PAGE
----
Last week, federal banking regulators announced an $8.5 billion settlement with banks and touted the deal as providing quick relief for aggrieved homeowners. Critics, however, charged that the deal was actually a means to quietly end a deeply flawed review of foreclosed loans. The settlement brought to an end an effort led by the Office of the Comptroller of the Currency to review any loan in foreclosure in 2009 and 2010, a process that proved to be time-consuming and costly as reviewers collected more than $1 billion in fees.
The review was plagued by issues from its beginning in November 2011, according to regulators and bank officials who spoke about the process on condition of anonymity. Some employees of a consulting firm conducting reviews said their managers showed a bias toward the bank that hired them. Other reviewers criticized the test questions as indecipherable and noted that the process failed to detect serious harm. Many borrowers never heard of the review or were so baffled by the process they simply gave up on it or dismissed it as another empty promise. The review was intended to cover any loan in foreclosure in 2009 and 2010, regardless of whether there was any evidence of questionable practices. The Federal Reserve and the Comptroller directed banks to hire consultants for the review and also solicited claims from borrowers. At the time the process was stopped, consultants had only fully reviewed a third of the foreclosure files. Critics pointed out one failing of federal regulators in contracting the work out to several consulting firms that charged as much as $250 per hour and who hired many contract employees who had no experience reviewing mortgages. Reviewers lamented that a single review could take them up to 20 hours per file, more than double the eight hours the consultants originally promised regulators.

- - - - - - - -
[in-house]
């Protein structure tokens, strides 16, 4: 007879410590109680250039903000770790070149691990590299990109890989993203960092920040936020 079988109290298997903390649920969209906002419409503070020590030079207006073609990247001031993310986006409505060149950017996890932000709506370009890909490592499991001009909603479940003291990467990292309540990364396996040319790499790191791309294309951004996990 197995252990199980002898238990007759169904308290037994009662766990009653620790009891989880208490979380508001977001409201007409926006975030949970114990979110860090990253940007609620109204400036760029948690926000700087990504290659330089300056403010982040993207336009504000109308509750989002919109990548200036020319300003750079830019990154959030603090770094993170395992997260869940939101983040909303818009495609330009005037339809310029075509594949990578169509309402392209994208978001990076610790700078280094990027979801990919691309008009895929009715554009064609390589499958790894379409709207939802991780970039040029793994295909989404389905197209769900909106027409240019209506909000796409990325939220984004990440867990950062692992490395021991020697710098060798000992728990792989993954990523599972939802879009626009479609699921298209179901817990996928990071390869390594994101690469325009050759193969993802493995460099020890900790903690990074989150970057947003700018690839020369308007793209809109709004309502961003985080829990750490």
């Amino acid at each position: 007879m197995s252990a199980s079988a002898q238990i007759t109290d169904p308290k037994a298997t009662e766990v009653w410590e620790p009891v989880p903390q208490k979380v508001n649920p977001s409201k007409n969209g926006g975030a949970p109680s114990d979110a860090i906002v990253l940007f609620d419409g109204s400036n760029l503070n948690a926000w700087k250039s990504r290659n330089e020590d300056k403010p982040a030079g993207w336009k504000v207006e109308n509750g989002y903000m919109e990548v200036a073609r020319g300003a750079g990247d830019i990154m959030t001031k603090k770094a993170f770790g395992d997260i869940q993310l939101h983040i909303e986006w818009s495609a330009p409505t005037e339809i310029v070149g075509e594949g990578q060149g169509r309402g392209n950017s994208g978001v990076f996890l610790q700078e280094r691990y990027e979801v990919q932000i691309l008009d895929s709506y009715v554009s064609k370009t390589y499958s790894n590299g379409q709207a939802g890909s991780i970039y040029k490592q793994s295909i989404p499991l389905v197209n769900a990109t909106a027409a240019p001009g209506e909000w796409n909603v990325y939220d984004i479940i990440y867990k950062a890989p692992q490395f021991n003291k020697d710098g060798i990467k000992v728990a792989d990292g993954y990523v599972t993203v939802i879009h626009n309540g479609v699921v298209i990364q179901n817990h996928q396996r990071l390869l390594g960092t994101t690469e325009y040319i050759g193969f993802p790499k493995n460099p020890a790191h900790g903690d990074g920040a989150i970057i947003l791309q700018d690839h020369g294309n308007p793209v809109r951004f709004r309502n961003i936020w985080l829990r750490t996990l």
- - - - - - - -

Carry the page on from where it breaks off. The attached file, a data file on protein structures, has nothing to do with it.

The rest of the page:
As a result of the flawed and incomplete review, federal regulators do not have accurate information regarding which homeowners were actually harmed by arbitrary or unfair practices. $3.3 billion of the $8.5 billion settlement will be shared among the 3.8 million borrowers who went through foreclosure. The rest of the settlement funds come from banks’ lowering of interest payments or loan amounts for homeowners.